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It takes a lot to make Gilles Bensimon nervous. Over the course of his 20-year tenure at Elle, the photographer has snapped many an imposing subject — Madonna, Naomi Campbell, J.Lo’s derriere — none of which have gotten him skittish.
“I was very anxious for this, I must say,” Bensimon admits over the phone on Thursday, calling while on vacation in Biarritz, France. The photographer’s jittery streak was triggered by his new exhibition on display now in London’s Hamiltons Gallery titled “Watercolour.” It’s no misnomer. For the series, which Bensimon has been developing for the past two years, the photographer submerged freshly cut flowers underwater, taking close-up shots from above. The result is a mesmerizing, painterly composition. Flushes of magenta, swirls of citron and inky blurs of violet imbue into each other through the watery filter, sunlight shimmering off its surface, rendering a glossy, almost surreal image.
This story first appeared in the January 7, 2013 issue of WWD. Subscribe Today.
Well-known for his figurative output, the series marks a departure for Bensimon, his first venture into fine art photography. Hence, the anxiety.
“I was anxious because when you’re a fashion photographer and you do something like this, you can be perceived as someone who wants to become an artist, which I am very uncomfortable with,” Bensimon says. “I grew up in the art world. My mom was a painter, my father was in the art business so, for me, an artist is not simply one who has passion for museums and couture.”
WWD: What was the genesis of this exhibition?
Gilles Bensimon: I’ve always been obsessed with water, even in the fashion pictures I’ve done. I swim every day. I spend so much time in the water, some days four or five hours. And I’ve also always been passionate for flowers. I love gardens. So the combination just seemed natural for me, but I didn’t think of it until I went to Malaysia. I was in this very remote part. It took me three planes and a bus to get there. It’s tropical and it was raining so much. I realized all the flowers there were in this cycle; everything dying was regrowing. Even when we had one flower dying, we had another one born there in the same place.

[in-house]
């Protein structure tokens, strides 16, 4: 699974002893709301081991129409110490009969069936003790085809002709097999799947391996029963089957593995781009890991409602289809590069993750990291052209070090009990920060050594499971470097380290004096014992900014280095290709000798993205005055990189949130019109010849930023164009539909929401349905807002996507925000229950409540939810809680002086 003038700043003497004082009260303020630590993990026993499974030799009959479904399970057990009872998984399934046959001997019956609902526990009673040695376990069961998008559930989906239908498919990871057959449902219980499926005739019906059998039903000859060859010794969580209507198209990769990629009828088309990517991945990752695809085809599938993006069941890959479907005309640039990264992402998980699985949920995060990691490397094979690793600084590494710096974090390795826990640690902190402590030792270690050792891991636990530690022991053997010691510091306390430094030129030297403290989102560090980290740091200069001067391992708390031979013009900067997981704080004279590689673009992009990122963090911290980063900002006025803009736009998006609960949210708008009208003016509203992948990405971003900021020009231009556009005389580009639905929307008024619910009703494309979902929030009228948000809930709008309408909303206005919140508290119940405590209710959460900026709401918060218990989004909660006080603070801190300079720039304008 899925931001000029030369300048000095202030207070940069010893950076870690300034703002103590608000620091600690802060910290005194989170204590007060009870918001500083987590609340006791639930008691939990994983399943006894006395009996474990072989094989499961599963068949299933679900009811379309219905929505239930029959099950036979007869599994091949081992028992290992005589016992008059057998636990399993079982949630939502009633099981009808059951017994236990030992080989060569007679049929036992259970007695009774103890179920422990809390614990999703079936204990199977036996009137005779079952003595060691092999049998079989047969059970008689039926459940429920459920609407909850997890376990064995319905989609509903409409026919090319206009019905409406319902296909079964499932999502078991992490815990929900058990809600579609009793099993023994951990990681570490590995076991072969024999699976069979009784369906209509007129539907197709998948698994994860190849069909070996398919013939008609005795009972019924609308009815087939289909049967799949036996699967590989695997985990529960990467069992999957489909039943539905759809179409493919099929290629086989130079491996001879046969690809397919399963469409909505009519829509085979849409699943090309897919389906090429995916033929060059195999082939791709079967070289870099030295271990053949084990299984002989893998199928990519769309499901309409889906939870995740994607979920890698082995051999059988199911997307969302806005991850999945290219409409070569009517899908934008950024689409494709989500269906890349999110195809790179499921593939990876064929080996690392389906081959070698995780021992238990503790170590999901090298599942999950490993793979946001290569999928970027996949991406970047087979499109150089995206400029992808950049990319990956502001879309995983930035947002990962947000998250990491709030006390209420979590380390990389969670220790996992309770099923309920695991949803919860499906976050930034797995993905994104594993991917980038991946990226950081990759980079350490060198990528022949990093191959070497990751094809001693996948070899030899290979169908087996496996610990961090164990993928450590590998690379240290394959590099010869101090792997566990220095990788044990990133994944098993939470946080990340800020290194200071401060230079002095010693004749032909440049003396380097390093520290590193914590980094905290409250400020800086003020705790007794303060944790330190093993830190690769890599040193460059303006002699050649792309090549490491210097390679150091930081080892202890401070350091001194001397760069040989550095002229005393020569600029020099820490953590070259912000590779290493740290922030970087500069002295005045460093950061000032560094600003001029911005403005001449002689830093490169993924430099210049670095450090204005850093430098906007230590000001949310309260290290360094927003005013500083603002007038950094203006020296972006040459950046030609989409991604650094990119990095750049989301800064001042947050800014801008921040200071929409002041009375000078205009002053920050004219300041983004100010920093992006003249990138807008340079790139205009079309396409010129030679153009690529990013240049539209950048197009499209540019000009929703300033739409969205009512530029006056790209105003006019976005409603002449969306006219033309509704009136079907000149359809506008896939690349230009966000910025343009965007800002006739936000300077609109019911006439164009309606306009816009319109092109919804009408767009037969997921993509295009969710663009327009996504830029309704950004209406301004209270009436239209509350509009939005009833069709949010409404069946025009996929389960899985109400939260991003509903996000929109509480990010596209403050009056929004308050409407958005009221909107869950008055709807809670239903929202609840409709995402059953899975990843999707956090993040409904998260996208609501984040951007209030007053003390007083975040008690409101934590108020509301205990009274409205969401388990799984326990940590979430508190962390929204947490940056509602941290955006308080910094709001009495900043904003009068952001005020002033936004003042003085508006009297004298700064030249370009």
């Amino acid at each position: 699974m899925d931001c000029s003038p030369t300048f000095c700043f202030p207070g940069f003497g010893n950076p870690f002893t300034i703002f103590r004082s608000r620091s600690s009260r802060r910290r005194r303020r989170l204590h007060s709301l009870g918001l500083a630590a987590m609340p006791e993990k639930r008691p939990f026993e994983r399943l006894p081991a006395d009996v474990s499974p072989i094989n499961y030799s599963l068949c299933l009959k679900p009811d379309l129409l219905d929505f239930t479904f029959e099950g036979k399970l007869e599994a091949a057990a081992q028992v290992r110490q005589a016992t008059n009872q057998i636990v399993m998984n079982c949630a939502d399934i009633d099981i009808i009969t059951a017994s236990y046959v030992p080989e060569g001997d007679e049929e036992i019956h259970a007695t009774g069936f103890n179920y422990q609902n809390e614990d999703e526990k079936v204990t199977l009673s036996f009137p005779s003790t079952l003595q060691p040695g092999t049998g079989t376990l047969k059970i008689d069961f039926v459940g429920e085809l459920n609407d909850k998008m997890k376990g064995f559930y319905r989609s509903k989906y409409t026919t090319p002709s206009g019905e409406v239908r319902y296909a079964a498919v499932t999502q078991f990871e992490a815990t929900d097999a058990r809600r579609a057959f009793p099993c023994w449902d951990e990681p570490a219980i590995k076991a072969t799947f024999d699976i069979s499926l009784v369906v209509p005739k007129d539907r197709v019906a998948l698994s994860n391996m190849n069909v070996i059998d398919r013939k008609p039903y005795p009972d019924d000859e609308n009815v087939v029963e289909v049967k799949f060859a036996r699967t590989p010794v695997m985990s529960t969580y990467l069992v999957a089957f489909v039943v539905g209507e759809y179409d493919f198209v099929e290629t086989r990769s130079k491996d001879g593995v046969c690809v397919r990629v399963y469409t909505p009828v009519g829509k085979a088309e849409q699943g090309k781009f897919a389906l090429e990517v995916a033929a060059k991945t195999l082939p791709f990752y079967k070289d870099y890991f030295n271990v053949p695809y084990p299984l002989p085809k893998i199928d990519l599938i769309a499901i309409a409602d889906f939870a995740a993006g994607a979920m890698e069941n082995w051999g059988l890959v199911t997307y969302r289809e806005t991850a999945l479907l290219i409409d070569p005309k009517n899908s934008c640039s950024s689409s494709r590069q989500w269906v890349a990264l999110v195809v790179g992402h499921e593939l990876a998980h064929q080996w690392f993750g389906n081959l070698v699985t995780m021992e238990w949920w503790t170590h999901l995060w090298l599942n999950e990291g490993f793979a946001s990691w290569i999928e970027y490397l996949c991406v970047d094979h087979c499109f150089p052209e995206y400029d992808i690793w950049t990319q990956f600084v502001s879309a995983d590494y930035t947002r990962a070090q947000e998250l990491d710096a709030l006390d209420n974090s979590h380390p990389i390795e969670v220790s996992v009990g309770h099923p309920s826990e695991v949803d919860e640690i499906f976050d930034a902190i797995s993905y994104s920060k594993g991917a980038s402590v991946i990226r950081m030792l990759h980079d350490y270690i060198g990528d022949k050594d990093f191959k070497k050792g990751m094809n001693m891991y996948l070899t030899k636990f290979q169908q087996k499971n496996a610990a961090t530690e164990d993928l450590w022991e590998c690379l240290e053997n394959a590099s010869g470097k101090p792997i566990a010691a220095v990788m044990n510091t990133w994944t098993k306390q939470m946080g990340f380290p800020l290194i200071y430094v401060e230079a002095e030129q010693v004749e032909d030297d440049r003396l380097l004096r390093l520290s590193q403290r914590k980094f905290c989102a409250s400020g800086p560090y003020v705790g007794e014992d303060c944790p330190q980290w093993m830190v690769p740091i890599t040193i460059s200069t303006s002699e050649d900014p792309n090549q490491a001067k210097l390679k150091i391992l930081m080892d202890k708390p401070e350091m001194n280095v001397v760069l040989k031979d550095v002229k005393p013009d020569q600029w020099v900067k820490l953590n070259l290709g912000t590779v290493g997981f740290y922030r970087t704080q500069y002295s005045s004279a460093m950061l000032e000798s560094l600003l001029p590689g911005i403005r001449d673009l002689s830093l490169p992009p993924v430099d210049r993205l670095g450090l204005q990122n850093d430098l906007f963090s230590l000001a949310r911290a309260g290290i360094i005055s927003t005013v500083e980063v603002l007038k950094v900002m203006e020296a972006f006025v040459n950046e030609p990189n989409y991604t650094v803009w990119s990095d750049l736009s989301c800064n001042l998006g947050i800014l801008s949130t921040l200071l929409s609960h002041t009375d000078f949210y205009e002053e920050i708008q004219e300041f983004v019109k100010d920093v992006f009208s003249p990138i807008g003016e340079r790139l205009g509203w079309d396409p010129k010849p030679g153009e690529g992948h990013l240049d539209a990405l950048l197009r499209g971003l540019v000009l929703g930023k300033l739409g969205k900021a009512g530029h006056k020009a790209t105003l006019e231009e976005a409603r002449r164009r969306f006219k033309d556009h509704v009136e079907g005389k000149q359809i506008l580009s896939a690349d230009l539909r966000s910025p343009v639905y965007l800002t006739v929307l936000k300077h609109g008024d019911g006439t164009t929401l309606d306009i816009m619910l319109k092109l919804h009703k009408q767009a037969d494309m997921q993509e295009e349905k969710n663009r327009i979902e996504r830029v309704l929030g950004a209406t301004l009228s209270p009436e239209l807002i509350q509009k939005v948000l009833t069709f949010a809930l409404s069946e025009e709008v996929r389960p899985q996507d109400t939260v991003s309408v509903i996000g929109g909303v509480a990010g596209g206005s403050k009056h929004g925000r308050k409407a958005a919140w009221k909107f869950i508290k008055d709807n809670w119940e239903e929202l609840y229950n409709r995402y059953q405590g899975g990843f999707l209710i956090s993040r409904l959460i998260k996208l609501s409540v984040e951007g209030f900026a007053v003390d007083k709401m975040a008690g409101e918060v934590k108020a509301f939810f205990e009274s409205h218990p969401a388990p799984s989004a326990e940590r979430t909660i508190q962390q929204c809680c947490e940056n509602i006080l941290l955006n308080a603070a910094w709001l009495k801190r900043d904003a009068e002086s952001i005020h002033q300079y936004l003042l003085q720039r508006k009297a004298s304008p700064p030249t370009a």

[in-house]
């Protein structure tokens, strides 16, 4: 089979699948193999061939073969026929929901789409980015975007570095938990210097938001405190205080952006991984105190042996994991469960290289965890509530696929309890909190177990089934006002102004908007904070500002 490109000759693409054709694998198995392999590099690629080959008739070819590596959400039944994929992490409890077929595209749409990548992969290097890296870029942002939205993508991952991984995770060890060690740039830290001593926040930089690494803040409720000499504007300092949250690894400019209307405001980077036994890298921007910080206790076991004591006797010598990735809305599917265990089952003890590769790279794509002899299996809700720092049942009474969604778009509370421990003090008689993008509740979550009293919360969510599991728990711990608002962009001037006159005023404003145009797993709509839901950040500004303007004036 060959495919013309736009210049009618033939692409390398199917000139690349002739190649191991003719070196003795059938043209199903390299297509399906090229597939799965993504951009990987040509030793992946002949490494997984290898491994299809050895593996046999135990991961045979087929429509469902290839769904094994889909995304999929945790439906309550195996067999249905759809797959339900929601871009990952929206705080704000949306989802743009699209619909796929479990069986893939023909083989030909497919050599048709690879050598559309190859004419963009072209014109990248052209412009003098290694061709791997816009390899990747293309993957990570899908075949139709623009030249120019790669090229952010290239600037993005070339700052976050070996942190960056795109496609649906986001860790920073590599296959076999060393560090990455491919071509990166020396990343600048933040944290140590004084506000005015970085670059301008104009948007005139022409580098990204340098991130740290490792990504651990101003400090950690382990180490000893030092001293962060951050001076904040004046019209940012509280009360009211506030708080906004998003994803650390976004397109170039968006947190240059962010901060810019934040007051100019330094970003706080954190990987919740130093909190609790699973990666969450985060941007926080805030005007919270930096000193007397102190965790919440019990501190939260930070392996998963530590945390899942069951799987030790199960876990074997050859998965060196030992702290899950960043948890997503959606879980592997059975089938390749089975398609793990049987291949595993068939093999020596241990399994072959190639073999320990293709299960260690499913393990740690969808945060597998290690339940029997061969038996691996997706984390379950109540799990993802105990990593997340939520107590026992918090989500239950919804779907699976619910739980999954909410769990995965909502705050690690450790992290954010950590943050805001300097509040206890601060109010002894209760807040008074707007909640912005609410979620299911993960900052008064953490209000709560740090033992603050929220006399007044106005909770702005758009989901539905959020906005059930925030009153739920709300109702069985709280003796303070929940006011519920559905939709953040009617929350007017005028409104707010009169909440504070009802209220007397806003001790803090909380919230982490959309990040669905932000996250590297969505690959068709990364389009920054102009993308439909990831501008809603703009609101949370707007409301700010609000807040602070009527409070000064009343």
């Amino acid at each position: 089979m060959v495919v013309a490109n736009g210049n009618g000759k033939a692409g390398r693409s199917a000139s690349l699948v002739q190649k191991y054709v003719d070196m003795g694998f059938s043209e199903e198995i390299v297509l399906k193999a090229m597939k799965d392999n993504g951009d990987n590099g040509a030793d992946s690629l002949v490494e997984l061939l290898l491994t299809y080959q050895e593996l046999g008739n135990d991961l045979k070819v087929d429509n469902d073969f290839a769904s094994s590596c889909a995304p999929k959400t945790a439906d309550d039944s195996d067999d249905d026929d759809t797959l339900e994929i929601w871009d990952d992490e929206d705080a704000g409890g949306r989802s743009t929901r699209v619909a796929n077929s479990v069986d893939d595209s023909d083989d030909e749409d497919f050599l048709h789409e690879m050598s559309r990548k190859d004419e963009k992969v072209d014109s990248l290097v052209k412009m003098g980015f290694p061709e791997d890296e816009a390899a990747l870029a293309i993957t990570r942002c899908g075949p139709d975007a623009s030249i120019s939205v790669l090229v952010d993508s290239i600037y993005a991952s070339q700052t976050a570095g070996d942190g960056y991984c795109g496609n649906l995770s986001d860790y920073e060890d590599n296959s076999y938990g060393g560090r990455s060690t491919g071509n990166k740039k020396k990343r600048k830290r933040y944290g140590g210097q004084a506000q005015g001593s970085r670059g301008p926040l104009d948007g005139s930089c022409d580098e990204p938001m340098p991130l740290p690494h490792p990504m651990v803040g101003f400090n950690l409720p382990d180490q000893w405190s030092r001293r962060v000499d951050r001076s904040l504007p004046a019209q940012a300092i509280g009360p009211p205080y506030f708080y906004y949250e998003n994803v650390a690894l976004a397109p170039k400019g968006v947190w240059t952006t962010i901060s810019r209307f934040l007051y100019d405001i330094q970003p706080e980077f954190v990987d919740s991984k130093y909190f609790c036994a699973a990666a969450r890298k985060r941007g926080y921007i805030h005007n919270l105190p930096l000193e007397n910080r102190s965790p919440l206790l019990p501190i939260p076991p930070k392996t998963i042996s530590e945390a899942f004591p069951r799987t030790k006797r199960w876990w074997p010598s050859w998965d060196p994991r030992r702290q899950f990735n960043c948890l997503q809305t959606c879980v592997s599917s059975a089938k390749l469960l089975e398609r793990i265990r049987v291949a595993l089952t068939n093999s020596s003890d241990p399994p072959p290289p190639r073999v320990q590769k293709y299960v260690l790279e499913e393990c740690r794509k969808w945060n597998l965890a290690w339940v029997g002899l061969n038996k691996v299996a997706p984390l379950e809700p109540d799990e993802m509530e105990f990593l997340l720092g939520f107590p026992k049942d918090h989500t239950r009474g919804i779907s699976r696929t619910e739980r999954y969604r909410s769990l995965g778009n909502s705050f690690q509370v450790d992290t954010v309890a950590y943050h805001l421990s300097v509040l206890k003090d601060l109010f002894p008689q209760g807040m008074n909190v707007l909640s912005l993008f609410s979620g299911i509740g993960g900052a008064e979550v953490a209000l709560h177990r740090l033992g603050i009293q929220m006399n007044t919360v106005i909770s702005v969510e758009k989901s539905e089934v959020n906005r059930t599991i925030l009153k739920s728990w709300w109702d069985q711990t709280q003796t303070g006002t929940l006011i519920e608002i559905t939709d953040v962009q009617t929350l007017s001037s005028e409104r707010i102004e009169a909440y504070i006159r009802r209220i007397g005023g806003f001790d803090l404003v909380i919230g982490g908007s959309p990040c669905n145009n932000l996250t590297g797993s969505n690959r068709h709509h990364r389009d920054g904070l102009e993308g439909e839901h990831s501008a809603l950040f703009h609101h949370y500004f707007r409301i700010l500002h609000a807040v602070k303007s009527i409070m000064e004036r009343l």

WWD: What about the concept fascinates you?
G.B.: I wanted to call the exhibition “Marie Antoinette” because you chop off the head of something so beautiful. I realized the flower is something very tragic. When you cut them, they’re dead. But when you put them in water, they start to come alive again. They have a rebirth.
WWD: Did you create the florals yourself?
G.B.: Yes, the flowers I picked myself. That’s why I spent so much time shooting them because I had to try different flowers, and I realized some flowers act differently in the water. With some, you need to put them in then leave them outside the water for a few days to let their color fade. It took two or three days to get the effect I wanted. The lighting also had to be perfect. I would start working very early, as soon as the sun was out, and shoot all day until the sun goes down. It was a very taxing process. I destroyed six cameras in one week because of the water.
WWD: I’m surprised the flowers stayed intact.
G.B.: Well, I’d take them out before they would come undone. I tried to clean the swimming pool of the flowers, but it’s a pretty complicated system, so I had to have someone else do it. I felt so bad for him.